Fertility-associated antigen on bull sperm indicates fertility potential.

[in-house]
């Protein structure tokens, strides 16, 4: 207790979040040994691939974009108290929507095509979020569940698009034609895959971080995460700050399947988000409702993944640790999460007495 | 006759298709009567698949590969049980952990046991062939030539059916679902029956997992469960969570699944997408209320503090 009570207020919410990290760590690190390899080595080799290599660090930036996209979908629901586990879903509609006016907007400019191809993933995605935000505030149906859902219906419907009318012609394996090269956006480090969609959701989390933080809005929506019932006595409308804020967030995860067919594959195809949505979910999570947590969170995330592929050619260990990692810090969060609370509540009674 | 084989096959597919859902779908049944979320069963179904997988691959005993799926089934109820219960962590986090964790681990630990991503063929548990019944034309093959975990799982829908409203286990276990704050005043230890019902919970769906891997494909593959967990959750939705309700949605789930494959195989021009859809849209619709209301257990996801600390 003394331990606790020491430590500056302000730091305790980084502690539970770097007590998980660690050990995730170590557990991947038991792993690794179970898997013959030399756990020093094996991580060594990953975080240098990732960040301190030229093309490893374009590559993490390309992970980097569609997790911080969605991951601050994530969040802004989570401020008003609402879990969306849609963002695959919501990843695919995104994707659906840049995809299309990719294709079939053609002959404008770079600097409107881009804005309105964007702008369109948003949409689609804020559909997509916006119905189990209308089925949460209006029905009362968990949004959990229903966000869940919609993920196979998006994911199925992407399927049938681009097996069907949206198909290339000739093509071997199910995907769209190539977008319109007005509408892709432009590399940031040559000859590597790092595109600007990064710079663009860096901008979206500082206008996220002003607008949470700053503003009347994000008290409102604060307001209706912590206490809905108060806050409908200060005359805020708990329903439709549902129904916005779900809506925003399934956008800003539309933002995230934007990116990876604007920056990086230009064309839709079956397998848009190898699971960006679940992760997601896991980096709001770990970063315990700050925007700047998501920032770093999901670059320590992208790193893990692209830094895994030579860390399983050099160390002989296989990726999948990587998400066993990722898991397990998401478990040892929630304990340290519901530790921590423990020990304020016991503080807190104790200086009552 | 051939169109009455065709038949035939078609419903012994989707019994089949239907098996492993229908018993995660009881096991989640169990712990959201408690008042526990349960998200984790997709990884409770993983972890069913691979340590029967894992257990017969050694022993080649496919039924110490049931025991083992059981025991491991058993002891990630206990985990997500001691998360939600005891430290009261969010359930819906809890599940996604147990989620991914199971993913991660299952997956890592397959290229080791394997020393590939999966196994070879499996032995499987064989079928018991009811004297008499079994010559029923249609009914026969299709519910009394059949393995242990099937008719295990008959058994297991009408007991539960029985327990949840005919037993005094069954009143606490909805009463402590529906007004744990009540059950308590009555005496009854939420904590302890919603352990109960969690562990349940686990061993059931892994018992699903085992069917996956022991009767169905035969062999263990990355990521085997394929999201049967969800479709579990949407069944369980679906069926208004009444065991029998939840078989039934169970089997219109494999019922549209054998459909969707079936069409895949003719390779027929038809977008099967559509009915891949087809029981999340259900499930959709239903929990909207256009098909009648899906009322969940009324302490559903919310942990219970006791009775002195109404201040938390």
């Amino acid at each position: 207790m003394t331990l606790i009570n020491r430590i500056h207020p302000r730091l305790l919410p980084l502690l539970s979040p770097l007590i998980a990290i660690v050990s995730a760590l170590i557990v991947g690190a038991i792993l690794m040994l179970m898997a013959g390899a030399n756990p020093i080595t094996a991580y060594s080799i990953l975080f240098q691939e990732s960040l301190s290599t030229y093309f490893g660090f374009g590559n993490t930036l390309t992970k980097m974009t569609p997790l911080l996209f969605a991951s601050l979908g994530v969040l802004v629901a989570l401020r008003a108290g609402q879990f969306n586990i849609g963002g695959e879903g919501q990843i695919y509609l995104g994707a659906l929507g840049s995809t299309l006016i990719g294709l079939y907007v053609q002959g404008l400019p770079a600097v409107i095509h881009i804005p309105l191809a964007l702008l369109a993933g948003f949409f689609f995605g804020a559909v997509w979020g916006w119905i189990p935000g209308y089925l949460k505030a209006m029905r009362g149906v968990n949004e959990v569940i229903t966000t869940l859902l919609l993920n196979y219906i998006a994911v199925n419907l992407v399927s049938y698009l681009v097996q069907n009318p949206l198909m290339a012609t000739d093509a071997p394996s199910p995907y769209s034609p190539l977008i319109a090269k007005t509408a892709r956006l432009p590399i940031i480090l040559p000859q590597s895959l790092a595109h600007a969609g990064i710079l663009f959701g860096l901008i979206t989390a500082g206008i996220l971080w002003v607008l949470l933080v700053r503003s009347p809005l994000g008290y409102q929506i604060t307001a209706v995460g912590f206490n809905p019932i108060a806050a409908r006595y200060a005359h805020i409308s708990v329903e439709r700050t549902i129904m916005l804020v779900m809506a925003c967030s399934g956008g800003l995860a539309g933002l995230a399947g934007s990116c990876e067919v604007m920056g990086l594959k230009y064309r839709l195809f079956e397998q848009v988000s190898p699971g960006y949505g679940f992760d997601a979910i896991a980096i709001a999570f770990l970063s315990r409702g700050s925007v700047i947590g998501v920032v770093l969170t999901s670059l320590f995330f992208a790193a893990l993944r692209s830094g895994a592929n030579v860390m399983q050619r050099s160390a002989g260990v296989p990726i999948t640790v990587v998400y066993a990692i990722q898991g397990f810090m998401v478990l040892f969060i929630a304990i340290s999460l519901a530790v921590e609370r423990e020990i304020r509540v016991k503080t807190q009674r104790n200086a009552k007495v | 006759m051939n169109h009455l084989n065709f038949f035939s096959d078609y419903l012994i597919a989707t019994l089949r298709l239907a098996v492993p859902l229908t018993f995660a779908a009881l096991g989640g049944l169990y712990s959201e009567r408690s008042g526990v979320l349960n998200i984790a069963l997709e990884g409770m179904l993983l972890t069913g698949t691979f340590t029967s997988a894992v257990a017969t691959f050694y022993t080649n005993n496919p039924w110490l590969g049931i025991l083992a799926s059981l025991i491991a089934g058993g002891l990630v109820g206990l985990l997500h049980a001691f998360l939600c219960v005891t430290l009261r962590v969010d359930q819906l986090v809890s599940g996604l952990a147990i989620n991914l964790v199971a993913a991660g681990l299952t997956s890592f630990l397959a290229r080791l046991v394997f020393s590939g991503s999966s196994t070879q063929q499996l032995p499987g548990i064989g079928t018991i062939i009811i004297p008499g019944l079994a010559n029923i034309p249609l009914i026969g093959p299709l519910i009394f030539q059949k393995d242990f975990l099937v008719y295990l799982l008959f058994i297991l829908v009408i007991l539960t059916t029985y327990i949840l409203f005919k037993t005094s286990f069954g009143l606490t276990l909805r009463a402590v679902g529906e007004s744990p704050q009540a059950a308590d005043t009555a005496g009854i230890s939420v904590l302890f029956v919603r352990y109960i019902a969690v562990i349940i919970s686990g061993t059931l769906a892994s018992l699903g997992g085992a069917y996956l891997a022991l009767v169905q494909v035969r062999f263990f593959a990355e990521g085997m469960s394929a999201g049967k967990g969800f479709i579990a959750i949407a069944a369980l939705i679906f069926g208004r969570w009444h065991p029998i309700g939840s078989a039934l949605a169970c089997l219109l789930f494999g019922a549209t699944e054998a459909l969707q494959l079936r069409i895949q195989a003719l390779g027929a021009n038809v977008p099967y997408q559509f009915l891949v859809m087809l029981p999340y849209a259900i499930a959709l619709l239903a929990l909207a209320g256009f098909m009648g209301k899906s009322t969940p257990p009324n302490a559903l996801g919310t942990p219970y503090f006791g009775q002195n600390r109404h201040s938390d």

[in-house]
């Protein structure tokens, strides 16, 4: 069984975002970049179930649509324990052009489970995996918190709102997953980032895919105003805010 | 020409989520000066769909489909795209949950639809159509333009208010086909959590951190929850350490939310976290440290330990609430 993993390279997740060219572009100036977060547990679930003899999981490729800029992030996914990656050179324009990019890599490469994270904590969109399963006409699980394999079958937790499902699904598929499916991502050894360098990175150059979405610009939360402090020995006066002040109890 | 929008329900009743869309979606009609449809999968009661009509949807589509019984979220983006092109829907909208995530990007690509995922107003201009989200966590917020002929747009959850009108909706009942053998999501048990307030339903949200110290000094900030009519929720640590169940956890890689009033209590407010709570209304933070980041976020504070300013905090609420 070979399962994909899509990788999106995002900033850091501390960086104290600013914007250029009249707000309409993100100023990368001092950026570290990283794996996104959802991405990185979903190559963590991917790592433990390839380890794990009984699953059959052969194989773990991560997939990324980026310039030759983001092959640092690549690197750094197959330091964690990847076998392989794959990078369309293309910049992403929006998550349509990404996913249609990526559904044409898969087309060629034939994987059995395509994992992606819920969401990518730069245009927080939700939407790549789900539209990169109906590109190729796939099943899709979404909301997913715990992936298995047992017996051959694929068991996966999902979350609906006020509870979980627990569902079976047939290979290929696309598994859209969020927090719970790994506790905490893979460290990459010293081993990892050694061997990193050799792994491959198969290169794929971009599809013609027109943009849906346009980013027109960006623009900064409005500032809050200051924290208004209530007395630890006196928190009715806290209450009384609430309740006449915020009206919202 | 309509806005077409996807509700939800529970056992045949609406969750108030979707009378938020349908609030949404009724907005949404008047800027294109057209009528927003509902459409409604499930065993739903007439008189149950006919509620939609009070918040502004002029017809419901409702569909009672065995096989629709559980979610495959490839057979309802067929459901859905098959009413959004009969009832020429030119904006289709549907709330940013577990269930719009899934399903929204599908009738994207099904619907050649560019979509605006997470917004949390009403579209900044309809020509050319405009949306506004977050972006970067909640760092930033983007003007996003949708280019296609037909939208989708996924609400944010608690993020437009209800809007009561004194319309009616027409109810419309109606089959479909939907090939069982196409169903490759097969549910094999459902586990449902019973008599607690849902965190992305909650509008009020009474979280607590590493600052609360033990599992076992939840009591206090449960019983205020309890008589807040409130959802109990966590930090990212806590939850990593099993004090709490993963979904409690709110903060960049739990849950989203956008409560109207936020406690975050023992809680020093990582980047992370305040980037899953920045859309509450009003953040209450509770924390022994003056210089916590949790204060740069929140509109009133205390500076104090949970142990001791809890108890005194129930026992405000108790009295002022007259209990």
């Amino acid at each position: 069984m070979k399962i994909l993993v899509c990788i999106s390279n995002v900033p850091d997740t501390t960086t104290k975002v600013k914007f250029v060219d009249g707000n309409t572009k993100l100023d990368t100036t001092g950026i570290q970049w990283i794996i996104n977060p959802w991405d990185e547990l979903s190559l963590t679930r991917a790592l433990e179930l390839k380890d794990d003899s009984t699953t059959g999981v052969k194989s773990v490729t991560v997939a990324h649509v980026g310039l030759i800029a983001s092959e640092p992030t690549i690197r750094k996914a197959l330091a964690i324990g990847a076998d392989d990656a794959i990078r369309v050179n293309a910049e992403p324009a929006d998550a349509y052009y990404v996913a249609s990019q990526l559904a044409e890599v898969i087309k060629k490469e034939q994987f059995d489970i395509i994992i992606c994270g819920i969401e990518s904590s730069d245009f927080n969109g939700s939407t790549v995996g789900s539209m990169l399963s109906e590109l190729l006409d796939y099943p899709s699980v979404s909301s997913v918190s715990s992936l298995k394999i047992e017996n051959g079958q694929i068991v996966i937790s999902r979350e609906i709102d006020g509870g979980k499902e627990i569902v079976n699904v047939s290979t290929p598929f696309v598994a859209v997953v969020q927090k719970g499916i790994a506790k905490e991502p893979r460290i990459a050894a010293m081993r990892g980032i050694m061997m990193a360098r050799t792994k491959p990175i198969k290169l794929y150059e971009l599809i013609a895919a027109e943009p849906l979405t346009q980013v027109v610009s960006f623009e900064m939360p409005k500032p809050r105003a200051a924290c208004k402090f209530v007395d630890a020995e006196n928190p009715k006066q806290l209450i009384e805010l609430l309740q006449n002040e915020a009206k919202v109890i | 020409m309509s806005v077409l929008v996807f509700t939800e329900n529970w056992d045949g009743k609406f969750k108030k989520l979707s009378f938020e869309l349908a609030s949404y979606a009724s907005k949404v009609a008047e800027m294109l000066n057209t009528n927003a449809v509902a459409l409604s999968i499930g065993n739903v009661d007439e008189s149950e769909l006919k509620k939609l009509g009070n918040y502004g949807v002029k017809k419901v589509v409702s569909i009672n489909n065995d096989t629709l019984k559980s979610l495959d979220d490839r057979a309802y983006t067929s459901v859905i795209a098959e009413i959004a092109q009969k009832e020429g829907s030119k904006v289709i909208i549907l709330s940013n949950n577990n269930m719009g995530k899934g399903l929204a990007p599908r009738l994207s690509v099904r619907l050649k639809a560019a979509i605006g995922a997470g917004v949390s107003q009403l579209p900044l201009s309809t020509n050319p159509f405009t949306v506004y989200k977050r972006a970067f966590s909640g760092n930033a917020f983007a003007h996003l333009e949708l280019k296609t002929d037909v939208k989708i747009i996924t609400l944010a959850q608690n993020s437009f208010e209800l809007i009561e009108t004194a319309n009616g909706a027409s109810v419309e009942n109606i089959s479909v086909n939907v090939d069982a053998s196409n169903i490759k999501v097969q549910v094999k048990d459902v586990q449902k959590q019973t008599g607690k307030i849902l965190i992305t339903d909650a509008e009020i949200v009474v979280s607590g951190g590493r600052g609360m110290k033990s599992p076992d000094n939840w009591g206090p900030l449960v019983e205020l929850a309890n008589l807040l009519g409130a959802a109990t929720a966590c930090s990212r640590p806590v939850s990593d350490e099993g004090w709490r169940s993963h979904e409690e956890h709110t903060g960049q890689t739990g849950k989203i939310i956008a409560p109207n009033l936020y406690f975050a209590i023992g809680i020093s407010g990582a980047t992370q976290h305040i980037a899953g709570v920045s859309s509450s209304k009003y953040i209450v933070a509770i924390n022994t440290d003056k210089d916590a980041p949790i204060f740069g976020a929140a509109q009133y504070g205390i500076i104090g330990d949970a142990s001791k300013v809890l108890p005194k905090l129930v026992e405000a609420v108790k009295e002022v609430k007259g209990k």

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A 30-kDa heparin-binding protein named fertility-associated antigen (FAA) was identified in sperm membranes of beef bulls with greater fertility potential. In a survey of 2,191 beef bulls, 88% had FAA present in sperm membranes (FAA-positive), and 12% were FAA-negative. In the first study, 54 Santa Gertrudis and 51 Santa Cruz bulls were grouped (1 to 14 bulls per group) according to FAA profiles and were bred to 2,403 cows at ratios of 1 bull: 25 cows. Fertility for 14 groups of FAA-positive bulls averaged 88%, whereas three groups of FAA-negative bulls impregnated 79% of the cows. Thus, FAA-positive bulls were nine percentage points more (P < .01) fertile than FAA-negative bulls. In the second study, 2-yr-old Santa Cruz bulls (n = 26) were grouped according to FAA profiles and serving capacity. The fertility of the group of 12 high-serving-capacity, FAA-positive bulls was 87% of 270 cows. The group of six FAA-negative bulls with high serving capacity impregnated 78% of 143 cows. Among the groups of bulls with high serving capacity, FAA-positive bulls were nine percentage points more (P < .05) fertile than FAA-negative bulls. The group of eight FAA-positive bulls with low serving capacity impregnated the least (P < .01) percentage (69%) of 238 cows. Serving capacity of bulls should be considered when optimizing fertility potential. Among bulls with acceptable physical characteristics and serving capacity, determination of FAA profiles in sperm can be used as a tool to identify subfertile bulls.